2. Predicting Consequences

For a Utilitarian, anything that affects consequences is ethically relevant. If you wanted to decide which action is best, you would thus need to figure out which action would have the best possible outcome. This can be difficult because our actions affect people in different ways.

If you gave money to a homeless person, you can’t be absolutely sure if this will bring about happiness or not. For instance, maybe they use that money to buy a meal (a good consequence) or maybe they waste it on a losing lottery ticket (not a good consequence).

People do not respond in the same way as things do. This is because, unlike mere things, humans make decisions rather than being merely pushed around by various causes. For this reason we can't predict the way humans will be affected by actions in the same way that we can predict the way things are affected by action. Nevertheless, our experience of people can help us predict fairly well some of the consequences of our actions.

Although charities sometimes suffer from problems such as inefficiency, we know that giving to them will generally lead to good consequences, such as funding research into preventable diseases or raising awareness of a neglected problem.

This shows that there is at least a rough guide available for your actions, even if you cannot predict with absolute certainty what the consequences of your actions will be.

3. Degrees of Utility

So far we’ve said that utilitarianism determines the good as what brings about utility. But you need to keep in mind that it isn’t simply about the presence or absence of utility. It is also about the degree or quantity of utility.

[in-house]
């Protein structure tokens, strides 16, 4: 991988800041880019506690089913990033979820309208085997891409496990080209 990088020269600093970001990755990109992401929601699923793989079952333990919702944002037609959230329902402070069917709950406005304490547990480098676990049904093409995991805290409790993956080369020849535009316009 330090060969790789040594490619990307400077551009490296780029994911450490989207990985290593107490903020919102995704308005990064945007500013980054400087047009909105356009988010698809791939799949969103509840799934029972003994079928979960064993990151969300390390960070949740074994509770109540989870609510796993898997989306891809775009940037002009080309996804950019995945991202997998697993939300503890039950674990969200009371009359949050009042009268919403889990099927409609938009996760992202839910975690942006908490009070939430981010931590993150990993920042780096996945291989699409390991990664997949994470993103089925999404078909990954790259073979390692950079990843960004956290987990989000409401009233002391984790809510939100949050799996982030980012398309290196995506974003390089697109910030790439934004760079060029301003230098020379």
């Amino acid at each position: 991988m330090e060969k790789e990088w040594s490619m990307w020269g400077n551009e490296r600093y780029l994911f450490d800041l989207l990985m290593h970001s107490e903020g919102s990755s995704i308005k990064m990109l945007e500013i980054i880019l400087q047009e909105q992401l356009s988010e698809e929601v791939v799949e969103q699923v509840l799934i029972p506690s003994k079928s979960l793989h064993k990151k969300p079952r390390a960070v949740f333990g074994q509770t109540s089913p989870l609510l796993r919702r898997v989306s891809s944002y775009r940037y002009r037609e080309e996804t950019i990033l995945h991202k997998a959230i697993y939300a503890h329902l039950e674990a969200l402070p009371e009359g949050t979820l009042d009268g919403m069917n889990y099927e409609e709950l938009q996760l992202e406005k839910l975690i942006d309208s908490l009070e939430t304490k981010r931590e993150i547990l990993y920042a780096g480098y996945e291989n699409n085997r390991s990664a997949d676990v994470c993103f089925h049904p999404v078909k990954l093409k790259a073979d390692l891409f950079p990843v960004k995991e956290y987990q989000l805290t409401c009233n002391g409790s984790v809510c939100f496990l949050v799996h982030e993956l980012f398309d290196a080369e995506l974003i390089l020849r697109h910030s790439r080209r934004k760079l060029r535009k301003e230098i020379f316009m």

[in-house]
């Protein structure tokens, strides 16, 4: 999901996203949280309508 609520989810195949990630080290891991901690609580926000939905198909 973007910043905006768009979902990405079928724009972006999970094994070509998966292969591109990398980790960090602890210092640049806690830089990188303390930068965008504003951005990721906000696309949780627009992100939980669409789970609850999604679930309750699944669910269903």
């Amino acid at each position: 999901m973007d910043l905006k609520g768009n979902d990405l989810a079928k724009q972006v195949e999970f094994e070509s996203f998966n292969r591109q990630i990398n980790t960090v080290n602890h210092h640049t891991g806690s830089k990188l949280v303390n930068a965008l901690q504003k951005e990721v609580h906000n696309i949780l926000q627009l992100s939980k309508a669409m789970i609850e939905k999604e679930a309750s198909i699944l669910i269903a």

Imagine you’re deciding on where to go on holiday. If you decided to go someplace where you could also meet up with some old friends, this would bring about more happiness than if you didn’t. Therefore, the utilitarian will say it’s good.

But if you decided to travel to a place that recently suffered a natural disaster and you volunteer to help survivors, then this brings about even more utility. Therefore, for the utilitarian, this is a better action.

As you can see, there are different degrees of goodness for the utilitarian. The same goes for badness.

Avoiding paying your taxes is bad because it reduces the utility experienced by your fellow nationals through the reduction of funding to public services. But if you were a lawyer helping many wealthy people avoid tax, this is worse. That’s because the reduction of revenue is much more severe.

4. The Scope of Utility